Five Things To Know About Protection From Abuse Orders

Pennsylvania's Protection From Abuse Act is a civil law that allows endangered parties to seek relief from domestic violence. A skilled family law attorney can help you better evaluate your options where Protection From Abuse Orders (also known as PFA orders) are concerned, should they become an issue during your divorce.

Here are five things to know about protection from abuse orders:

1. PFA Orders Provide Specific Forms Of Relief

A petitioner or "plaintiff" in a PA order may ask a judge to require the "defendant," or alleged perpetrator, to do any of the following:

  • Stop all threatening behavior
  • Leave the plaintiff's home immediately
  • Provide the plaintiff with temporary child custody
  • Prohibit the defendant from contacting the plaintiff, their children, or family members

2. Every County Has A Different Process For Obtaining PFA Orders

Every county in Pennsylvania has its own process for granting PFA orders, but it typically involves these steps:

  • The plaintiff must petition the court for the order and describe the abusive behavior.
  • A judge may grant a temporary PFA order before a permanent PFA order hearing to take place within 10 business days.
  • The local sheriff will deliver the notice of the PFA order to the defendant.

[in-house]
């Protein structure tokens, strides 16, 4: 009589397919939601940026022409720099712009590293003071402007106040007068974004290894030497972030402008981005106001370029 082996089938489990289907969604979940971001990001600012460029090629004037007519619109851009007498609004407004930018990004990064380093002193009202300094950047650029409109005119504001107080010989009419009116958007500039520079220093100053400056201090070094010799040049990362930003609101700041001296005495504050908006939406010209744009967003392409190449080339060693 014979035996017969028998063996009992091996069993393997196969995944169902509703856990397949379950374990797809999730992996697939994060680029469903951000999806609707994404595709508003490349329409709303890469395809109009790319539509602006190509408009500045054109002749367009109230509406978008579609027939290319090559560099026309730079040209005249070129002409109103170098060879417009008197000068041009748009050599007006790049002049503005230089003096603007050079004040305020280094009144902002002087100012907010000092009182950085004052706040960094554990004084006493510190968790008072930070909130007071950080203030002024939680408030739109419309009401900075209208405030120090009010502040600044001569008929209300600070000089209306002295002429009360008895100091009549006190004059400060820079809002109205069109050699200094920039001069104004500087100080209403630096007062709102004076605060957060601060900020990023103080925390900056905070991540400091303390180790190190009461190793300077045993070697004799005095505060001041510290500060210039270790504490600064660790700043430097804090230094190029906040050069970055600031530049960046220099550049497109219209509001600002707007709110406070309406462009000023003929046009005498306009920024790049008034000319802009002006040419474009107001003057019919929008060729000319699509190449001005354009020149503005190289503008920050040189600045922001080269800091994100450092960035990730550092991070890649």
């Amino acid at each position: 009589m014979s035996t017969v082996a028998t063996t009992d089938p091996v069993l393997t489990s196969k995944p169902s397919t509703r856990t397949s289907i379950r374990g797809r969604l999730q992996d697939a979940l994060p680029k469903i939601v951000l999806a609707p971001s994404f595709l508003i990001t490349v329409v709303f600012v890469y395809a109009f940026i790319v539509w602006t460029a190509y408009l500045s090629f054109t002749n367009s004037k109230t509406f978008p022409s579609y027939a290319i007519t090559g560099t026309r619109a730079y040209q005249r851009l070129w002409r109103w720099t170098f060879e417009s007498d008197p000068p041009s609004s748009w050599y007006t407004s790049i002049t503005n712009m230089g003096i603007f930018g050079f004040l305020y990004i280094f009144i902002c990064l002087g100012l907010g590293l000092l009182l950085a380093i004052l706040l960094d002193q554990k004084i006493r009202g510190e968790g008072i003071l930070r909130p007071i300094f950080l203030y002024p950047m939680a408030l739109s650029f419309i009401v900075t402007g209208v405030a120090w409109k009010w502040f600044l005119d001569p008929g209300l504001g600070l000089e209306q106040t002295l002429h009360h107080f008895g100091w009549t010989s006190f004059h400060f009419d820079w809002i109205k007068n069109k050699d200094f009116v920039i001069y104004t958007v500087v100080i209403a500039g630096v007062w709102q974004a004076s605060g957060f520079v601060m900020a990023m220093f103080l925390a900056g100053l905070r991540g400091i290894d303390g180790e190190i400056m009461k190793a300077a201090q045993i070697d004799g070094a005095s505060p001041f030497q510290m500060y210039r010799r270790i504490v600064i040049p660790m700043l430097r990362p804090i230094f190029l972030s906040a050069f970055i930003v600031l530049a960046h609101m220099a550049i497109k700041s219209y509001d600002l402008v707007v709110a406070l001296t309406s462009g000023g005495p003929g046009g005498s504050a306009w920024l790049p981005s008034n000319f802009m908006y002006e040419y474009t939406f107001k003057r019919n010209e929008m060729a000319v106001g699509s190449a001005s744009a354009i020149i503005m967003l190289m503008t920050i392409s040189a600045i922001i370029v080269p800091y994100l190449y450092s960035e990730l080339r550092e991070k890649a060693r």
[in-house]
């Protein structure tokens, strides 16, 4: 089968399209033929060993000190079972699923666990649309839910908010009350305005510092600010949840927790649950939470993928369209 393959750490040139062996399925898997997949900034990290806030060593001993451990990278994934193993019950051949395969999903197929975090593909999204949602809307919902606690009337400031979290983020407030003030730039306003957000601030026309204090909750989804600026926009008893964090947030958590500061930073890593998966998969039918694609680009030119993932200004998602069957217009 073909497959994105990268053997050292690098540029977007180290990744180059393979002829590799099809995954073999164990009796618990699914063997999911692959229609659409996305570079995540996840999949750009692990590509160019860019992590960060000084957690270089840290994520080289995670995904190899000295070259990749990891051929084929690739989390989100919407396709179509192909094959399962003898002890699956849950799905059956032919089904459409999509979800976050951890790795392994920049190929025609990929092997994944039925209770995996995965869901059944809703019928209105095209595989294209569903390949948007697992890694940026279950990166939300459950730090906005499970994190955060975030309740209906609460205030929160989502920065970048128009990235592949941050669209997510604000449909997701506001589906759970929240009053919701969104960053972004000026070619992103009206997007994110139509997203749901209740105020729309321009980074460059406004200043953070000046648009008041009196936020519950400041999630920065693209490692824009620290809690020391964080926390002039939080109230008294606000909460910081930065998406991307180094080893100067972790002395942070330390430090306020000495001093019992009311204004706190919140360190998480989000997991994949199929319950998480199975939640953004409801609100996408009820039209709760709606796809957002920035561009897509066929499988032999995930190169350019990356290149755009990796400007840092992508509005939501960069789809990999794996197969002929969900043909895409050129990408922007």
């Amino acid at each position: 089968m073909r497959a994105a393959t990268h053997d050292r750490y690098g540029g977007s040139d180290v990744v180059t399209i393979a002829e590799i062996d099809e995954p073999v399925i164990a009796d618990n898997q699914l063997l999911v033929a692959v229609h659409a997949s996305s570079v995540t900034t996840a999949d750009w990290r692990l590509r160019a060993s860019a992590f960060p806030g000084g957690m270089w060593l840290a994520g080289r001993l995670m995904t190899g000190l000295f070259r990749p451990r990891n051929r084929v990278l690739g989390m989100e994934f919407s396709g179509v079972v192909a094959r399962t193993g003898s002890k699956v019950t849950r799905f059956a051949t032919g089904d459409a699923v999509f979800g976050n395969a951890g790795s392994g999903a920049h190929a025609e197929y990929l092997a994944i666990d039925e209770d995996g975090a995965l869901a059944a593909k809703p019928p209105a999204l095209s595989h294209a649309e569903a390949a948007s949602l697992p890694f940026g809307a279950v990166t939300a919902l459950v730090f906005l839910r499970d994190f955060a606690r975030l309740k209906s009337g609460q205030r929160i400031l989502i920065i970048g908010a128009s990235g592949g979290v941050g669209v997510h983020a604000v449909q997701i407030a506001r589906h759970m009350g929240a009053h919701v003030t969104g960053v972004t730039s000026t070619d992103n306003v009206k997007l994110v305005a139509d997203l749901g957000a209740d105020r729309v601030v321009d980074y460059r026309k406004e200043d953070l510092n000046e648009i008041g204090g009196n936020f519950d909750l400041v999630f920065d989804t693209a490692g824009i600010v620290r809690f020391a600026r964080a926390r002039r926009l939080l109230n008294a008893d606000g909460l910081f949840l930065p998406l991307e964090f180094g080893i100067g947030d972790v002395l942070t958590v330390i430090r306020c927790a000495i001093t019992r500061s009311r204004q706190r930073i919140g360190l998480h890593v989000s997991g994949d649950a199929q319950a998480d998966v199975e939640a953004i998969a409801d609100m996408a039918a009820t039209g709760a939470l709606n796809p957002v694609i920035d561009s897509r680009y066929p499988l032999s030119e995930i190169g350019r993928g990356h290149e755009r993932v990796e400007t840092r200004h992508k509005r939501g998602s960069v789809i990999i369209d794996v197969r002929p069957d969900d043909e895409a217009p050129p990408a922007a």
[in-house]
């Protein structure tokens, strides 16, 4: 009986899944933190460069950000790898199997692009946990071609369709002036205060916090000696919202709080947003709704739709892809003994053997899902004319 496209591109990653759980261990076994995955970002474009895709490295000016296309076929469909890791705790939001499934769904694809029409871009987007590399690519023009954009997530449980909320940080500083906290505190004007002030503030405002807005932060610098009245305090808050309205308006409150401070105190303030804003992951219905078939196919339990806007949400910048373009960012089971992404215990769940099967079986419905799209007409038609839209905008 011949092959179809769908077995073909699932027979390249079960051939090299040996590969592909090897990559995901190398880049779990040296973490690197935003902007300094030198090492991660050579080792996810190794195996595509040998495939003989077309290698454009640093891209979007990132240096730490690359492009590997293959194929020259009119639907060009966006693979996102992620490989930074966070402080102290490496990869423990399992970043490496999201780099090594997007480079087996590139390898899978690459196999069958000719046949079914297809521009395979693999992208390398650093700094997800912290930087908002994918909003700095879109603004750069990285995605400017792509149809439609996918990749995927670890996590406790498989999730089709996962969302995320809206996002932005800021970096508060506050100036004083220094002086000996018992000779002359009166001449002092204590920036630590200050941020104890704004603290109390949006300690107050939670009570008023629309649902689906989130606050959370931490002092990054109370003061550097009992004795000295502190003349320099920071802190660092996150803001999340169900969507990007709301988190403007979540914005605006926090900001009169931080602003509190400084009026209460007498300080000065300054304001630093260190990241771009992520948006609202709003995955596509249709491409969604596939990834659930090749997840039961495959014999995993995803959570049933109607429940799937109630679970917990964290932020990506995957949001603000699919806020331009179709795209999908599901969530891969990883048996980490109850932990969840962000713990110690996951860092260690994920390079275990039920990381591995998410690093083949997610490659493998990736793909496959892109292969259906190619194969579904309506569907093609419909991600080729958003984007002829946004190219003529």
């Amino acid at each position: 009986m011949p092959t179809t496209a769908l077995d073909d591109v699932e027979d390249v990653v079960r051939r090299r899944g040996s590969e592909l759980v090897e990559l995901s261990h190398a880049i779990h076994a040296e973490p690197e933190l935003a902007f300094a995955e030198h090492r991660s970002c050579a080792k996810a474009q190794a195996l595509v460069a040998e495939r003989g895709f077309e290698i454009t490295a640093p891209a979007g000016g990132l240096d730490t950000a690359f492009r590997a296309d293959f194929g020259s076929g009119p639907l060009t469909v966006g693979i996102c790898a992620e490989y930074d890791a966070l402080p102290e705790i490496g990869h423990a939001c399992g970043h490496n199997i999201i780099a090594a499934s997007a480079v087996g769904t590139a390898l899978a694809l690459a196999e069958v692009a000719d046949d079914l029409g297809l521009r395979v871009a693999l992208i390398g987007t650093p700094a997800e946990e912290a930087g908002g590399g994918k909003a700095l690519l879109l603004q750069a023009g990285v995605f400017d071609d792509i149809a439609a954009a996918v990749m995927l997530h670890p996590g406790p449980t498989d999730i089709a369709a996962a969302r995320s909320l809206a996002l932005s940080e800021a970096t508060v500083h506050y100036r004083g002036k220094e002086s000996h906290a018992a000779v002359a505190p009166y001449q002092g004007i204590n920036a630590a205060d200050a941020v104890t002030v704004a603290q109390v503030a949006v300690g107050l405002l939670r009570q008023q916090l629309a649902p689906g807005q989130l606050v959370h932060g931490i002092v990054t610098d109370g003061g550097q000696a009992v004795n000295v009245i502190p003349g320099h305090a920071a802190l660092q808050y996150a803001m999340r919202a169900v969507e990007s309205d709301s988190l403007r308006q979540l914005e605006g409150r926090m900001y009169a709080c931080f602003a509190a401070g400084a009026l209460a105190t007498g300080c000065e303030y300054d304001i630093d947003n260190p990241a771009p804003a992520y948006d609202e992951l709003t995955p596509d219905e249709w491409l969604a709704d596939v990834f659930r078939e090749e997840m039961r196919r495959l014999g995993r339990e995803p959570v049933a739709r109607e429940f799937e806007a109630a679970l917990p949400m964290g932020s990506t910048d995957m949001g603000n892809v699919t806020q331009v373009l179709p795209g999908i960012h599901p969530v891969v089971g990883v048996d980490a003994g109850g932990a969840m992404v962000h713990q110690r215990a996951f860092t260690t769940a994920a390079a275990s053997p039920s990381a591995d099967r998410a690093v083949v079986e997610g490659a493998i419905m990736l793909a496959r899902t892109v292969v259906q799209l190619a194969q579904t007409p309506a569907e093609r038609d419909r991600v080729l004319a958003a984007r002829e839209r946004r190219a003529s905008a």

• A hearing will be held on the permanent PFA order.
  • If the judge grants the plaintiff a permanent PFA order at the hearing, it may remain in place for up to three years.

3. There Are Strict Penalties For Violating A PFA Order

A plaintiff should always call the police if the defendant violates any of the terms of the order. Defendants can be charged with indirect criminal contempt, which can result in fines of up to $1,000 and six months in jail if convicted.

4. PFA Orders Are Free To File

Plaintiffs in a PFA order do not have to pay to have it filed, served or enforced. A judge may decide to require the defendant to pay these fees.

5. Permanent PFA Orders Cannot Be Expunged

If a defendant receives a permanent PFA order, it cannot be expunged from the public record. Persons facing a PFA order hearing should consult with a lawyer experienced in this type of defense.

Contact Us Today

The Law Offices of Robert E. O'Connor, P.C., located in Media, Pennsylvania, can help you better understand PFA orders. Call us at 484-443-3087 or fill out our convenient online form.